The 21 acres cost $5,000 originally, but when the partners were offered $350,000.00, they just couldn’t resist. Simon voted against the sale, arguing that the ten years put into the land was worth more than any amount of money. He was outvoted, the land was not divisible, and he lost the farm.
But he did not lose the bees. He was able to keep them on various pieces of property and continue with bee culture, since it is not dependent on stable locations as are horses, chickens, goats, gardens, and orchards.
In 1990, he invented and began marketing world-wide the SuperUnfoundation bee frame. This was well-received and selling well when the price of wood doubled and then tripled. It suddenly cost more for the raw materials than he could get selling the finished frames, and he was out of business. Never one to accept things “as they are” and being much more interested in the health of the bees than in their produce, he is developing an apiculture system to allow the bees to actualize their true potential vitality and really solve the varroa and many other bee problems.
Simon had no hobbies, having followed Henry David Thoreau’s advice to make one’s vocation and avocation one. He operated a one-man bee and wasp removal service and cared for bees in several locations. He also helped people overcome disease and get healthy and stay healthy.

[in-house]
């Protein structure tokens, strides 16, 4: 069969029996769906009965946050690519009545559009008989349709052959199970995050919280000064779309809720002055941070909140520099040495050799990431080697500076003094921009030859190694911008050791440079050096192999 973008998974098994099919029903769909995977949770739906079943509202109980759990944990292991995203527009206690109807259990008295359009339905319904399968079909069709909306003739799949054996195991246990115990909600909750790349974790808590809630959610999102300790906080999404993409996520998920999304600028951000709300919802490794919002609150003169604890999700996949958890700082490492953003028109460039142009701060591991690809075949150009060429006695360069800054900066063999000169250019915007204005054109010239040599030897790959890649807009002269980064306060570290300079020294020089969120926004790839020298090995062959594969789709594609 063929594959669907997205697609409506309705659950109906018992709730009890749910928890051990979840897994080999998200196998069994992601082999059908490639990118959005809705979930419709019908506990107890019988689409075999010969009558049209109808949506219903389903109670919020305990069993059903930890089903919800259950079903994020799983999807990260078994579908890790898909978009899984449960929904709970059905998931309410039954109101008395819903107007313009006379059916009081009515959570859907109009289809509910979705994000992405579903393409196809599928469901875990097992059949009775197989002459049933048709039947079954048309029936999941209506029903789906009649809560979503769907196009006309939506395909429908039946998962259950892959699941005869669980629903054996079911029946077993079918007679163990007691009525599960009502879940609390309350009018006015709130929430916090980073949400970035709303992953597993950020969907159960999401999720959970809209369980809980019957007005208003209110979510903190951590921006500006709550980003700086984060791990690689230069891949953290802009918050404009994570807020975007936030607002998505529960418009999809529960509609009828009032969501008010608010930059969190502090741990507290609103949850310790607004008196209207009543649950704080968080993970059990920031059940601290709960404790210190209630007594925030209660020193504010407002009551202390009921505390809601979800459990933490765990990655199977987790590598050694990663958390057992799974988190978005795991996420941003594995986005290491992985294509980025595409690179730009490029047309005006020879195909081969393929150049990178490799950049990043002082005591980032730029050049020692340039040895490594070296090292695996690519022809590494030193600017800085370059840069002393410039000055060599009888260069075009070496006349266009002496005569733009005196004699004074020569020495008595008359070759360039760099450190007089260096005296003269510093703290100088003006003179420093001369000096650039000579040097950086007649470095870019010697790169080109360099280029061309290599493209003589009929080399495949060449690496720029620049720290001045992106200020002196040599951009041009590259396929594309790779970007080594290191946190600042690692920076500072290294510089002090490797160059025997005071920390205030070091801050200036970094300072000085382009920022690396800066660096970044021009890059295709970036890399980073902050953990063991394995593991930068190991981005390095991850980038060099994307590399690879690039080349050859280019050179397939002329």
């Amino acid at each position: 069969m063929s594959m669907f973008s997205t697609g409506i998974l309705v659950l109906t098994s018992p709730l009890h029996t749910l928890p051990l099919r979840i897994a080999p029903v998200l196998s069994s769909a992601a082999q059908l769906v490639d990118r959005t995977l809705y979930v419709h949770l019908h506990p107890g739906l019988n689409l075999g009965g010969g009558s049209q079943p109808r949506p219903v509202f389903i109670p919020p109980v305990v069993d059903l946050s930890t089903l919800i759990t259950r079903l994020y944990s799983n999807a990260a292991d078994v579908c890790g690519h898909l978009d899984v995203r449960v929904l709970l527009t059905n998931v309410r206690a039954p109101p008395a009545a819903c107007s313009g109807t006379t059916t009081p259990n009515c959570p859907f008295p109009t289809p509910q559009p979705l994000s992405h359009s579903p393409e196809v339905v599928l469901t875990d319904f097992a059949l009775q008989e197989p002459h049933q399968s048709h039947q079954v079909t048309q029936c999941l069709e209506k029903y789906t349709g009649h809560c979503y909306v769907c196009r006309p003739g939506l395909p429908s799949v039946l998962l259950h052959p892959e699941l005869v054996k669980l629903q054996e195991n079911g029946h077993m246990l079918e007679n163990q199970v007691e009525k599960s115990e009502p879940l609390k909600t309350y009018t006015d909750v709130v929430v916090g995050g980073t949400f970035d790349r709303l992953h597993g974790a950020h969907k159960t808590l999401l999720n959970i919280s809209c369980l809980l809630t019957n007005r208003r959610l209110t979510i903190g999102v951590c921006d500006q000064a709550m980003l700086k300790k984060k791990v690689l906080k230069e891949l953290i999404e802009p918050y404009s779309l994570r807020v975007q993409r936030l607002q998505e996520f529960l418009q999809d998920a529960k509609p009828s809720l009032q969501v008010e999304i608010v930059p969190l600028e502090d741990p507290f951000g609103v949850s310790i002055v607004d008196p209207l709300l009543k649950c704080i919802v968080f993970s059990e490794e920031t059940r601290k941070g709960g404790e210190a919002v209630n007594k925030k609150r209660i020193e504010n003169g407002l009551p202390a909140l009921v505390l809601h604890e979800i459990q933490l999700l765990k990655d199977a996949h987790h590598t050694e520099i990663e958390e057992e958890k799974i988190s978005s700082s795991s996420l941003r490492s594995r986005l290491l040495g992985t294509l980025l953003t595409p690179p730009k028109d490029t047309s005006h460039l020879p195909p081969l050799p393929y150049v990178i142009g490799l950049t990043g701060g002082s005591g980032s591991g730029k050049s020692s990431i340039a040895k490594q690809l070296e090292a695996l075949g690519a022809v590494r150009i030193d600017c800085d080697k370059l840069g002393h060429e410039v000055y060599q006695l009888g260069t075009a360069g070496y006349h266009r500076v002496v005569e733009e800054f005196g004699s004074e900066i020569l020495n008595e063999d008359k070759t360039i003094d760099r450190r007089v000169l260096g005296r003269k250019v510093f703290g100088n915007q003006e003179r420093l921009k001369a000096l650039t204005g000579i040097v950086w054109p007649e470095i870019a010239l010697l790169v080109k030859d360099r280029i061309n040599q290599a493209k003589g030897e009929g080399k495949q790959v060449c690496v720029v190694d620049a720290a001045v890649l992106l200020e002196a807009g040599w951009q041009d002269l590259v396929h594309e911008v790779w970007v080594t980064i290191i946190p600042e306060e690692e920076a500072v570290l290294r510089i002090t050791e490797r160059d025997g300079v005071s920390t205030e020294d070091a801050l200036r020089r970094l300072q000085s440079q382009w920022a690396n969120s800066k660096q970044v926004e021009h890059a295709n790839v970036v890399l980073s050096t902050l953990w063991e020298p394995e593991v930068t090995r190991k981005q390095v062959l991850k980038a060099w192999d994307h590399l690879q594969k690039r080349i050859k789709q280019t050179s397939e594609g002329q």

And he wrote, with twelve books in print. He self-published, executed every part of the book process himself: conceived, wrote, edit, designed, formatted, printed, cut, bound each volume by hand. His books are in stock in a few bookstores and available from all bookstores via the ISBN system, but he sold mostly direct to the public at CharlesMartinSimon.com.
Above: Ann Harman
This year, 2017, marks the 100th birthday of the North Carolina State Beekeepers Association. The first meeting was held in Winston-Salem. The site was probably chosen as being a large city (for that time) and located centrally in a long state. It also was an important railroad stop. North Carolina stretches 560 miles…
Read more here: North Carolina State Beekeepers Association — Bee Culture
Roger Alfred Morse was born July 5, 1927.
Roger A. Morse, who turned a childhood interest in beekeeping into an encyclopedic knowledge that made him one of the best-known apiculturists in the world, died May 12, 2000 at his home in Ithaca, N.Y. He was 72.
Dr. Morse, an entomology professor at Cornell University for more than 40 years, was a quiet man of fluid motion — traits that served him well in a field that often put him in intimate proximity with thousands of bees.
That is not to say that he did not get his share of stings. Four days before his death, he visited his laboratory and returned home with what proved to be a final trophy. ”He died with a little bee sting on his eye,” said his daughter Susan.
A prolific author, Dr. Morse straddled the worlds of professional beekeepers and amateur ones, whose numbers in the United States are put around 200,000. Although much of his renown came from such popular books as ”The Complete Guide to Beekeeping” (E. P. Dutton), which for many beekeepers is almost as much a necessity as the hives themselves, Dr. Morse’s knowledge was widely sought by commercial beekeepers around the world.
These beekeepers not only produce honey but play a vital role in pollinating vast swaths of cultivated land: in the United States alone, about $10 billion worth of crops each year are pollinated entirely or partly by bees.
”There wasn’t any subject that you could bring up in the area of bees and beekeeping that he couldn’t discuss with you,” said Philip A. Mason, a corporate lawyer in Boston who worked as Dr. Morse’s last graduate student while he was on a sabbatical from the business world.